I have learned from my children and grown since that time. It happens a lot less now and when it does, it's usually not about the food. Its usually something else that is going on and I can manage it better [experience is a great teacher isn't it?]
On the rare time it does happen, it is usually tiredness setting in. I simply clear their plates and put them into bed. This can cause another eruption of temper - again, usually being over tired - however they know that Mummy is firm about this.
There is to be no temper tantrums at my table - ever. We can talk about things, we can disagree, that is fine. As soon as temper comes out, I remove myself and / or them and allow the situation to calm down.
For us, the dinner table is a place of calm and coming together. Fits of rage and temper outbursts do not bring people together - they push people away. To my mind, if someone - even a little person - feels like pushing others away, then I find it's often best to let them be alone... in their room.
After way too many escalations in the past I have found this simple little rule is actually more beneficial for me than the kids.
Nothing riles me faster than a display of temper over something silly, after a long day!
I will only be able to remain calm for a short period often times because I too am tired and so removing the kids and putting them into a bath, shower or bed gives me a much needed time out too.
The situation does not tend to escalate, they get rest, I get a Timeout - it's a win / win all round. That is always the goal isn't it?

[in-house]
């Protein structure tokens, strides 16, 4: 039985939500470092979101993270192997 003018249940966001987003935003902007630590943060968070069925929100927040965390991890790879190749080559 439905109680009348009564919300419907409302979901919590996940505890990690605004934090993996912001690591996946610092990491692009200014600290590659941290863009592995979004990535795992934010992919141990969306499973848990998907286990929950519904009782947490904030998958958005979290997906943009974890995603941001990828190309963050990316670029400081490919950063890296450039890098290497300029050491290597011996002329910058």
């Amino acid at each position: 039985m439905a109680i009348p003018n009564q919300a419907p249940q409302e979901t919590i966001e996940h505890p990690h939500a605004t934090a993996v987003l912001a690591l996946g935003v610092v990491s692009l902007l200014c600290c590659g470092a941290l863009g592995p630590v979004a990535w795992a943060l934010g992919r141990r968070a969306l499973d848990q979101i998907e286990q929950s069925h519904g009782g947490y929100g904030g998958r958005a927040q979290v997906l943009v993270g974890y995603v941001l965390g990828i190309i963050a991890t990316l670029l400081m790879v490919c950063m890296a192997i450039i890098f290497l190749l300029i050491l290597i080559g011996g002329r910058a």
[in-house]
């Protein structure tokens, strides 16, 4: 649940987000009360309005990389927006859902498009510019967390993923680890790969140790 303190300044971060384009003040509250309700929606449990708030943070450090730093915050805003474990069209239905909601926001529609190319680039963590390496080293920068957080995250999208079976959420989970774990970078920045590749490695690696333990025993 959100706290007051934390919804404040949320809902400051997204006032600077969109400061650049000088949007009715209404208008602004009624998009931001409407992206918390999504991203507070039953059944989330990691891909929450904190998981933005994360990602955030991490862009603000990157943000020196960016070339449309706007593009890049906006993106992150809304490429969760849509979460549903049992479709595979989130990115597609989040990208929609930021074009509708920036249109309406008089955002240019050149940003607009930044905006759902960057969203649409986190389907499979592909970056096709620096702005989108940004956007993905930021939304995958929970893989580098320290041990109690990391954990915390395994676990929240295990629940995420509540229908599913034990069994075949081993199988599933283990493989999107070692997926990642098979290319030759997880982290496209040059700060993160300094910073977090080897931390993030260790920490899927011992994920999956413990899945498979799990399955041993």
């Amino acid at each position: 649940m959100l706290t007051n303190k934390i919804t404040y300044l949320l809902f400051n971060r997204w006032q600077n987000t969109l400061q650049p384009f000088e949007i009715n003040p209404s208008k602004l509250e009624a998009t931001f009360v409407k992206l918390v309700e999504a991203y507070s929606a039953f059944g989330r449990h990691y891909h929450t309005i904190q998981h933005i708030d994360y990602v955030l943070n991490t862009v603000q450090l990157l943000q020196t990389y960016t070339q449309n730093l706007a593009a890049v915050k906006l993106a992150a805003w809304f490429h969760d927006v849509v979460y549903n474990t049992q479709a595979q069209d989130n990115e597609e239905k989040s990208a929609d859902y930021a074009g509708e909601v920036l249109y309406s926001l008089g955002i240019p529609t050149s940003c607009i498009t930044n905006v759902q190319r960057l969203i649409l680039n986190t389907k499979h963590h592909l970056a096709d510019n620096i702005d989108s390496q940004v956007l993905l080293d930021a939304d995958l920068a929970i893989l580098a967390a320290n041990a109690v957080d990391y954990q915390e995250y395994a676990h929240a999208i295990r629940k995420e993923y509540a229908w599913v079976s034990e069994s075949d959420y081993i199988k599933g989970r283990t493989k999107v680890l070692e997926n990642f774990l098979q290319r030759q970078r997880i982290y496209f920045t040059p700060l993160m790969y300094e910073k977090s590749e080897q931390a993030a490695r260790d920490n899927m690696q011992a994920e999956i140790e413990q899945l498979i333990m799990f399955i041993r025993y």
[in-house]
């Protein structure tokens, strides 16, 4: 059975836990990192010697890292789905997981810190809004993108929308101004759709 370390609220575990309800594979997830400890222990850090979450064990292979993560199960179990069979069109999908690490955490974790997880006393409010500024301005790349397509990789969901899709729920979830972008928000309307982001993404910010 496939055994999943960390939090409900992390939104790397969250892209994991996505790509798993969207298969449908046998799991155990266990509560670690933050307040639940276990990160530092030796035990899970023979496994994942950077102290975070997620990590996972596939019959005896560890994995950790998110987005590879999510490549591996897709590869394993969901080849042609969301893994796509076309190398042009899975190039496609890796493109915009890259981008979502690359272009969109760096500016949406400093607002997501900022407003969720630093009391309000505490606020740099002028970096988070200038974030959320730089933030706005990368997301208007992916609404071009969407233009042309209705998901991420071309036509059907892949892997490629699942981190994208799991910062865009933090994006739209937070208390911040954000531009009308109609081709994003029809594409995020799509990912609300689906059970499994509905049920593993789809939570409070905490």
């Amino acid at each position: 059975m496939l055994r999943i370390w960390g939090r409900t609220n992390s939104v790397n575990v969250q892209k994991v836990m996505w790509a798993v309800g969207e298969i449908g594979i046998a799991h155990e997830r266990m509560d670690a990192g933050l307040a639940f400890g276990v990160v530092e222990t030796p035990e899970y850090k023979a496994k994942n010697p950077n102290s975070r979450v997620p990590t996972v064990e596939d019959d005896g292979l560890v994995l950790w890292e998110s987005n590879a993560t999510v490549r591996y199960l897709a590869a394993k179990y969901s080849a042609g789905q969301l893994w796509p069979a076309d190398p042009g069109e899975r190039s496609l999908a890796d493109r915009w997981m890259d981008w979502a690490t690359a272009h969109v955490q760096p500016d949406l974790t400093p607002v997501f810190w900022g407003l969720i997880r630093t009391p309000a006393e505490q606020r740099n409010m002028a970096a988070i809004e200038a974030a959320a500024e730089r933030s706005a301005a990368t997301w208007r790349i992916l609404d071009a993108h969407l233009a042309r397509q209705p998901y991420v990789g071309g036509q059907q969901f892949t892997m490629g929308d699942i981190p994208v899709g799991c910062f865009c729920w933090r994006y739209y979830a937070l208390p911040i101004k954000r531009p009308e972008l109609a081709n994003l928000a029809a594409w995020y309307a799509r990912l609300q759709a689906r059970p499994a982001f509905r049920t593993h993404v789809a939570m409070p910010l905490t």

Rule #5: 30 MInute Sittings
She used to masticate [i.e. chew] one mouthful for over an hour!
Stupidly, I sat there and would engage in this power struggle with her, sometimes for an entire hour AFTER I had finished my meal and cleared the table! </head : desk/>
I did not realise that that was what it was - a power struggle, a power play.
I thought that by "letting her win" that I would be fostering even more bad behaviour from her in future. I am very conscious about that (as you may have guessed) so I was not willing to be "defeated" by a toddler..
Yes, I was in a "battle" with my child and I was losing that battle.
Why? Because I engaged in it, like it was a battle!
Erk. Horrid hard times.
By switching it around and not engaging in the battle, funnily enough there IS NO battle! After 30 minutes which is plenty of time for me to eat, feed my baby and clear up, if the plate of my daughter is not empty, I clear it regardless. No dessert [see rule above].
This way, she knows the table is for eating and not faffing about. She also knows she can choose how she wants to do things - if she wants to go to bed with a full belly and enjoy dessert (usually just fruit or a healthy treat), she needs to get on with it and concentrate on the task in front of her.
If she goes to bed hungry once or twice, we usually see a turnaround in her behaviour quickly.
The best part? I did not force it.
She chose - which meets her need for power - and does not receive negative attention from me.